The $2.2 trillion stimulus bill recently passed by Congress sensibly restricts large companies getting help under that bill from distributing capital to shareholders or paying outsized executive compensation. These restrictions are not punitive toward shareholders and executives. Rather they reflect the obvious: struggling companies should prioritize payroll and other operational costs until the COVID-19 crisis passes. Cash payouts to shareholders and executives are not a good use of precious capital right now. But that same rationale also applies to the nation’s largest banks, which are also getting substantial government help from the Federal Reserve. Every dollar of capital a big bank distributes to shareholders and top executives is a dollar that does not support credit which struggling businesses and households need. Why hasn’t the Fed put banks under similar restrictions?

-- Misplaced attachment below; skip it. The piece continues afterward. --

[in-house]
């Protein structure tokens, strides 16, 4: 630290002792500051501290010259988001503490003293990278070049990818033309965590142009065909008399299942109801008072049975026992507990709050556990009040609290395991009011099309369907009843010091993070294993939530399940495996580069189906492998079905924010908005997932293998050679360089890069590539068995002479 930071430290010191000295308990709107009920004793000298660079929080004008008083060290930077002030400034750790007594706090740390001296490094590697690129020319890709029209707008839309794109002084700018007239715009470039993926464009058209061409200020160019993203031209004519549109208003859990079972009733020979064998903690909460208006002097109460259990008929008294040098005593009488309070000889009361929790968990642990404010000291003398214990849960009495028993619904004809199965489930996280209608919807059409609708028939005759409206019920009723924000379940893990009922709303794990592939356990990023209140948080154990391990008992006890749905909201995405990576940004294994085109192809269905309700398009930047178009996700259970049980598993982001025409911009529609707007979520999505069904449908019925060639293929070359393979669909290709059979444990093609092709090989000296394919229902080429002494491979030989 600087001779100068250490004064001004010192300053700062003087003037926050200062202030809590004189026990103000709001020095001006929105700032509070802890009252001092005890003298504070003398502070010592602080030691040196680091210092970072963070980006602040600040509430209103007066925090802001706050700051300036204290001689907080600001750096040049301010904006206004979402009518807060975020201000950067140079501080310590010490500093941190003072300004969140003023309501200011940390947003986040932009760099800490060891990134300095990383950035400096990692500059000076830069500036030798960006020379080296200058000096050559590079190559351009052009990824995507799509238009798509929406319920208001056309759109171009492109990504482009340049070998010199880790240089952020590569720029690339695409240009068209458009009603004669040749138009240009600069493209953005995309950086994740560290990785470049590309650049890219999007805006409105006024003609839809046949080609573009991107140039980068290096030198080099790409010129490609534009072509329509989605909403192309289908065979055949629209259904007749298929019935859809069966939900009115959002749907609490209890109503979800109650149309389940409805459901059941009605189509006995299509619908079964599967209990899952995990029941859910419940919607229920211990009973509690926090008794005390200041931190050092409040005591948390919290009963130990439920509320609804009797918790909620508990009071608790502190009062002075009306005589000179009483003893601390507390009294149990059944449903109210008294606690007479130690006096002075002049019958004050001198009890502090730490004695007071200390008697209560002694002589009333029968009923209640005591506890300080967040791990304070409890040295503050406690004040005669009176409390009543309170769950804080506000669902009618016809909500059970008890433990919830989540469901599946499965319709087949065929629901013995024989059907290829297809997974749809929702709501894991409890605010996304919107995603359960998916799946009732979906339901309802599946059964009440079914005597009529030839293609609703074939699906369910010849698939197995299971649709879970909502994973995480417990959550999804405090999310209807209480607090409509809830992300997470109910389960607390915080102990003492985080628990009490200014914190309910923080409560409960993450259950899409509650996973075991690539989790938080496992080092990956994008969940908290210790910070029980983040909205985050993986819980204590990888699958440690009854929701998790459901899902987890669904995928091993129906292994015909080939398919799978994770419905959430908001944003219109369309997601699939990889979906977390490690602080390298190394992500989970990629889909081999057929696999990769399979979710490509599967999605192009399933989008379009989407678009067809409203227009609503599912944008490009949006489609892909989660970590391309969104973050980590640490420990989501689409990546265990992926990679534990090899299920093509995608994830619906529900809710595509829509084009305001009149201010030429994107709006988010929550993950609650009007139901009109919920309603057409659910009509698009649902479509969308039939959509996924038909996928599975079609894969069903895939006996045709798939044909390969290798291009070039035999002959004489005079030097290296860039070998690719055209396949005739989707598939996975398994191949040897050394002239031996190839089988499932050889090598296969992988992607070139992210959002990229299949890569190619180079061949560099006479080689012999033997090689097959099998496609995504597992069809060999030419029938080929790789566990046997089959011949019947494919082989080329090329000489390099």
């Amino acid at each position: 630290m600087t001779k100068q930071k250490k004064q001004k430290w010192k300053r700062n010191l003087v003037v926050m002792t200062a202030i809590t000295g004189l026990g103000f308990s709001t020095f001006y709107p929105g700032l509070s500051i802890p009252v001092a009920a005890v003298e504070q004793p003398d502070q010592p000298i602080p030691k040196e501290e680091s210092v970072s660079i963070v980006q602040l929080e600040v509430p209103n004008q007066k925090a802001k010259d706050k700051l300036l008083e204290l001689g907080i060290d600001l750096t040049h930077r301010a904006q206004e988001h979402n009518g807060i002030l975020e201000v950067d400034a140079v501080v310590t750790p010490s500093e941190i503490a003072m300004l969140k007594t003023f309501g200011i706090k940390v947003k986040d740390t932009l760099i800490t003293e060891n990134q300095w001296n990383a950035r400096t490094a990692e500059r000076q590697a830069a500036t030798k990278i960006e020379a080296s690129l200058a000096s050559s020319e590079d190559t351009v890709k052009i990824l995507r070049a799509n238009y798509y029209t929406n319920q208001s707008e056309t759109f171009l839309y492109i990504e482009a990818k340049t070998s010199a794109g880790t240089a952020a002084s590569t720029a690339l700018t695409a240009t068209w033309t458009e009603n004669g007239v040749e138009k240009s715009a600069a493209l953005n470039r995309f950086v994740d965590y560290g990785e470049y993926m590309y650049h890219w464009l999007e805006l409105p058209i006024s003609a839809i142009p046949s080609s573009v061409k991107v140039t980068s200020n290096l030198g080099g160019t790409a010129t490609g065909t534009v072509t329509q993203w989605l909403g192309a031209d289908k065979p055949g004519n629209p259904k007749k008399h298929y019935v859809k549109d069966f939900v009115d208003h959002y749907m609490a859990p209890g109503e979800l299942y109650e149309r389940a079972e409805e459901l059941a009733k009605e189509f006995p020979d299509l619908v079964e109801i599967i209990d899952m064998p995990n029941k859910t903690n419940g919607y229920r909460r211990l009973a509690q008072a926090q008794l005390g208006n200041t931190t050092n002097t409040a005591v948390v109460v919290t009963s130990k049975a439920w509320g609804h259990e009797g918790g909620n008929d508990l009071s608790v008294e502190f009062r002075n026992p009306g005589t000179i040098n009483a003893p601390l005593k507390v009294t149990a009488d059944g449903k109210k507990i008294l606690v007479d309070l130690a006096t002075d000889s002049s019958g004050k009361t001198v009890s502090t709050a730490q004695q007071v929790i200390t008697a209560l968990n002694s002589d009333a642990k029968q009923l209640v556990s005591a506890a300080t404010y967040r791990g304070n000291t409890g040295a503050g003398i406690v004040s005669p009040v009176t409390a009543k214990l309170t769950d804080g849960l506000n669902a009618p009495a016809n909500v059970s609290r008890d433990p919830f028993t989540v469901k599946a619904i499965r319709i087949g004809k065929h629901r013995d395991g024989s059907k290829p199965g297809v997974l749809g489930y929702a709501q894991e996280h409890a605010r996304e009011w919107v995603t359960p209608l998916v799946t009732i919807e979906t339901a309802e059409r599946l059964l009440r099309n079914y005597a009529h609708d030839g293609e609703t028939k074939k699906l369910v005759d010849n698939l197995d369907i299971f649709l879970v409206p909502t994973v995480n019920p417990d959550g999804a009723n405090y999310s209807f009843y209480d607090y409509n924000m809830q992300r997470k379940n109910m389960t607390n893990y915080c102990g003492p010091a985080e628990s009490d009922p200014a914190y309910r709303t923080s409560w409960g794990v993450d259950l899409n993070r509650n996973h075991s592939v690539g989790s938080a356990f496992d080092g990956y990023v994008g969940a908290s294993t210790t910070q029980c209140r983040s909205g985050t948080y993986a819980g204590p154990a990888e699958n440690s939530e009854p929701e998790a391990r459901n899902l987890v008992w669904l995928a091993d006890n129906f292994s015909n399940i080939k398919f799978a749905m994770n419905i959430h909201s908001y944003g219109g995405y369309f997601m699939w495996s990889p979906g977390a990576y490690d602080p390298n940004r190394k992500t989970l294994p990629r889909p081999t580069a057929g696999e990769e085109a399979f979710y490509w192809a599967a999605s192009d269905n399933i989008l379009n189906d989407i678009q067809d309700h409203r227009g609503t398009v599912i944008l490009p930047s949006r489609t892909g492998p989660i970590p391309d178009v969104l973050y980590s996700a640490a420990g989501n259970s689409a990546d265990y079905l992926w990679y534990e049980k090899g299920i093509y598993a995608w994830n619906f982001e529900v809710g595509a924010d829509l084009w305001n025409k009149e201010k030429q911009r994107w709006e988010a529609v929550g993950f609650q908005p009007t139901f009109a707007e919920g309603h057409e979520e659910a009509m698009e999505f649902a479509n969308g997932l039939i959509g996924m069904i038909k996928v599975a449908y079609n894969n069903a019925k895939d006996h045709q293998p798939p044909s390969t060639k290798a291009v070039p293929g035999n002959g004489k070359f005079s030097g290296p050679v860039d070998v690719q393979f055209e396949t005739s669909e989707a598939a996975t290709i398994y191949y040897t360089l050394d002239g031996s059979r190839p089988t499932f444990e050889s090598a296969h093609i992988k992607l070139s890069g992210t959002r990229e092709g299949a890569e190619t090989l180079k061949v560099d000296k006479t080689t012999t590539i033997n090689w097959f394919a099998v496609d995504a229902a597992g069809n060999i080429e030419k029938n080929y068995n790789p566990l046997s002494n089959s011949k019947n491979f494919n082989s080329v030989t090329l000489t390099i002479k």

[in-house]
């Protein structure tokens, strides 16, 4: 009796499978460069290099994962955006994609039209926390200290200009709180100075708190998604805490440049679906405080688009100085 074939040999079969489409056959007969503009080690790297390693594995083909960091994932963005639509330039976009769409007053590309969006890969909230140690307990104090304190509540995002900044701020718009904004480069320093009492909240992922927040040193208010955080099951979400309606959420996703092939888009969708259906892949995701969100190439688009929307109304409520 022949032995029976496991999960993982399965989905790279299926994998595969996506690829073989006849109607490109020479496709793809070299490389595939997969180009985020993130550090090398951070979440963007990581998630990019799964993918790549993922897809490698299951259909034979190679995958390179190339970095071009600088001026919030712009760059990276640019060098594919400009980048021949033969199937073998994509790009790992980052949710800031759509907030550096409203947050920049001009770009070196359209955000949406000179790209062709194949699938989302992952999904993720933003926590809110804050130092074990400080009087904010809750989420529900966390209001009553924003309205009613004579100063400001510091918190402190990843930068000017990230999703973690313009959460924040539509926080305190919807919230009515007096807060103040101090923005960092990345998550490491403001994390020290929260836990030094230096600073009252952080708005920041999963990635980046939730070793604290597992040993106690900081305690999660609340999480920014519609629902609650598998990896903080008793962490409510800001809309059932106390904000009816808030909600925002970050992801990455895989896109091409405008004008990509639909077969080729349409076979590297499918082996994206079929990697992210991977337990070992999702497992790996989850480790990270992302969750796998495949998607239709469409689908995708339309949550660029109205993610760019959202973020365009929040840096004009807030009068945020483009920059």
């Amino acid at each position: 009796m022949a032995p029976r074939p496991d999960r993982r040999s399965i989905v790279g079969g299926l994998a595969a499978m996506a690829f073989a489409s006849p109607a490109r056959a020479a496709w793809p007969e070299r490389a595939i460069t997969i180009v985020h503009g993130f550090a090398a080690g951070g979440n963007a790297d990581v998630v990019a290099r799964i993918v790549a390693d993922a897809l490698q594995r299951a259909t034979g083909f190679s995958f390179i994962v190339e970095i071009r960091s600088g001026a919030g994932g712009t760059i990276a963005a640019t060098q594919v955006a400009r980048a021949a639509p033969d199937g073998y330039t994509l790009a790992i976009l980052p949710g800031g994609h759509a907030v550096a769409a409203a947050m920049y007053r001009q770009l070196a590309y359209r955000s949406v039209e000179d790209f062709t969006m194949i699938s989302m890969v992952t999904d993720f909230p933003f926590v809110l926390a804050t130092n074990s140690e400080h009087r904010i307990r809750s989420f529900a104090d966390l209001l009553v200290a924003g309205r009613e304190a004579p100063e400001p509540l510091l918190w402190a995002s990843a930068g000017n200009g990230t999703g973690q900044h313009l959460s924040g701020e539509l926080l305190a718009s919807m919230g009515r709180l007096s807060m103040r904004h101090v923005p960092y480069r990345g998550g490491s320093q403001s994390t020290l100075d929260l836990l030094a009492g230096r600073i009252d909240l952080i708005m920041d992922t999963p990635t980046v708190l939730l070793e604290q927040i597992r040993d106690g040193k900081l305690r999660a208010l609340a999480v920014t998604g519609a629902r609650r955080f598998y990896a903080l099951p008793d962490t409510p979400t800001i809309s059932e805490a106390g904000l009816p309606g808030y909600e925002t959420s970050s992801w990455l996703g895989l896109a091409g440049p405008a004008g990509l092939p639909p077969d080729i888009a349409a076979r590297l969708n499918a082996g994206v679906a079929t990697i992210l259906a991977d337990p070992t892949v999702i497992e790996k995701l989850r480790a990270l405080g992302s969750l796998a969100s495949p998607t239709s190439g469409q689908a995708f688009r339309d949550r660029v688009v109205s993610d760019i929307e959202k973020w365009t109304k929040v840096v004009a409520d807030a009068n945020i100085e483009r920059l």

The mystery behind the Fed’s refusal to suspend bank dividends
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